5. Dip a spoon in water and flatten down any peaks that are created in meringues. You want a smooth top and stem.
6. Dust with cocoa powder using a fine-mesh sieve or a shaker. Bake for one hour.
7. Allow to sit until meringues are hard and no gummy texture remains.
8. Place chocolate in a microwave safe bowl, microwave on high in 30 second bursts, stirring between each time increment (to avoid burning), until chocolate has melted.
9. Using a paring knife, core a small hole under the meringue tops (the flat side), smooth on a layer of chocolate on surface and in hole. Insert stem and allow to dry.
10. Keep uncovered at room temperature until ready to use.
Fondant Pine Cones
I searched all over Tucson for fondant and came up empty handed. I finally ordered from Amazon. The little container was packed with another item and I didn't find it until after we made the cake. Sad, but true. I'm sure they would have looked great on the tray.
1 cup (240 ml) Chocolate Fondant
2 cups raw (480 ml) sliced almonds, skins on
1. Break off a small piece of fondant, about the size of a ping pong ball. Form a ball, then place the ball on a work surface. Flatten the bottom and then shape the fondant into a pyramid.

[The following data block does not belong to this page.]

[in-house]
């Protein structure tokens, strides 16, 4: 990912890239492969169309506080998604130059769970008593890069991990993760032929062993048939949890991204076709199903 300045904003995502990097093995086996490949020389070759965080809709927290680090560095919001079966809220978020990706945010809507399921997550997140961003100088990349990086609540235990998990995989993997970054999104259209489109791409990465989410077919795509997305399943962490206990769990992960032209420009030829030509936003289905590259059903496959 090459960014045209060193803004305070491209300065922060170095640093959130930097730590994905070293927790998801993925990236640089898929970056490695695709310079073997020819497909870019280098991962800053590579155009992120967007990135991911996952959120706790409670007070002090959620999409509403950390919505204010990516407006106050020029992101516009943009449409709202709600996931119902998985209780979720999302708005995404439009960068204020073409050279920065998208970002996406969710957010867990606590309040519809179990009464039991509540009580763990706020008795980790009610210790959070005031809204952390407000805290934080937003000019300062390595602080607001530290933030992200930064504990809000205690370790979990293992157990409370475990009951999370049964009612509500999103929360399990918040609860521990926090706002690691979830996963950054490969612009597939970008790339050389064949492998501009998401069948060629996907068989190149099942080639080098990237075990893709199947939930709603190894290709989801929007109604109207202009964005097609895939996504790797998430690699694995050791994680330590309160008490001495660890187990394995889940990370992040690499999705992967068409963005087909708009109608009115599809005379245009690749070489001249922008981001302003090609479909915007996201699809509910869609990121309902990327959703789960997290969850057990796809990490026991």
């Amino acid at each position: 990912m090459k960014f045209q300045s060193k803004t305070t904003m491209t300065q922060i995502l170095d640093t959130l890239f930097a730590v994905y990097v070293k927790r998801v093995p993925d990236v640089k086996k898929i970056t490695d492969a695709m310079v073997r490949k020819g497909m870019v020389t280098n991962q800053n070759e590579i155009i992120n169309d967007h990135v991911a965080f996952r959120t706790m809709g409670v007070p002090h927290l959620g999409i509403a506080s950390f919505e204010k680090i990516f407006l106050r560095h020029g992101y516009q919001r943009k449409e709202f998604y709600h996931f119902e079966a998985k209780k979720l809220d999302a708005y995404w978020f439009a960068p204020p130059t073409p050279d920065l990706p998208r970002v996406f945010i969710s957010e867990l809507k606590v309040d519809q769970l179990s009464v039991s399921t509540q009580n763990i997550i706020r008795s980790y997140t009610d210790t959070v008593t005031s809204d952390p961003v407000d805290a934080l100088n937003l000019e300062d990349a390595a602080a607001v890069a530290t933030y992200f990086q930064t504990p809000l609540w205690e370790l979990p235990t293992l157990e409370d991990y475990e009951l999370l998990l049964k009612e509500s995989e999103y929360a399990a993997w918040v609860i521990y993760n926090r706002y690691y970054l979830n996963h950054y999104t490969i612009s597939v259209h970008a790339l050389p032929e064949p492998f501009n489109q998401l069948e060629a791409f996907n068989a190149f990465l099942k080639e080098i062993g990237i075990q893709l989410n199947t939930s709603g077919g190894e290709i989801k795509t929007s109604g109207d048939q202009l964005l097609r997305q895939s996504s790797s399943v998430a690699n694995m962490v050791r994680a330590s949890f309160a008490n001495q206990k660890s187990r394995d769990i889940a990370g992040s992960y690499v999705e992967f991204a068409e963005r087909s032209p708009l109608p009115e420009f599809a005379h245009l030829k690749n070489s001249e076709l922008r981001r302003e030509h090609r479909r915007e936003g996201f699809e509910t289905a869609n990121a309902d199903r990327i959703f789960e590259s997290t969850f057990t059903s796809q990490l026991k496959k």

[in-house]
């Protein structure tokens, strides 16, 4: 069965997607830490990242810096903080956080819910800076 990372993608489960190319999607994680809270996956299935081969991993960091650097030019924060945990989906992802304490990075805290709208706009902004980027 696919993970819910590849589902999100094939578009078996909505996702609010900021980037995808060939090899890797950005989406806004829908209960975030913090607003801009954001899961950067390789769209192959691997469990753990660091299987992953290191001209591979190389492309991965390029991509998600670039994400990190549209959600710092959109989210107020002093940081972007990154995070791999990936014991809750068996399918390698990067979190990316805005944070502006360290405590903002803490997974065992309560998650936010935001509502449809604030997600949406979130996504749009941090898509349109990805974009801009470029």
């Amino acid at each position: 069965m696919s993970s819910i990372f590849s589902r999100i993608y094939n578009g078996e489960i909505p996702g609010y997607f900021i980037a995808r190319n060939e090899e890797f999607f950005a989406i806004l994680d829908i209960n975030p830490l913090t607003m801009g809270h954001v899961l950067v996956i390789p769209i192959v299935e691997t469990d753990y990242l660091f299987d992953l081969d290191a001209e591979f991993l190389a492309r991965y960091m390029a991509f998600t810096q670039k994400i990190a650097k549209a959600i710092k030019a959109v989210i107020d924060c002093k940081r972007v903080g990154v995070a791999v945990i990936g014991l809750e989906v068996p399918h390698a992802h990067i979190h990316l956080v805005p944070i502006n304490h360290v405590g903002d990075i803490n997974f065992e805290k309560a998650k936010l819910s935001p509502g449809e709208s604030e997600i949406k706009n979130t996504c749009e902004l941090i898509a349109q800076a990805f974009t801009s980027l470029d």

2. Starting at the bottom, insert the large end of the almond into the cone, slightly elevating the almonds upwards.
3. For the next row, begin 1/8 inch from the first row to allow for separation. Place the second row of almonds in the same manner, inserting the large end of the almond into the cone. Work all the way up the cone, tilting the sliced almonds upwards to replicate a pine cone.
4. Transfer pine cones with a metal spatula to a sheet pan.
5. Create a variety of pine cone sizes: 4 large, 2 medium, 2 small.
6. Pine cones can be kept, uncovered at room temperature. They will dry out and set and become less fragile and easier to handle.
6. Use pine cones to decorate the corners of the bûche.
Chocolate Hazelnut Pastry Cream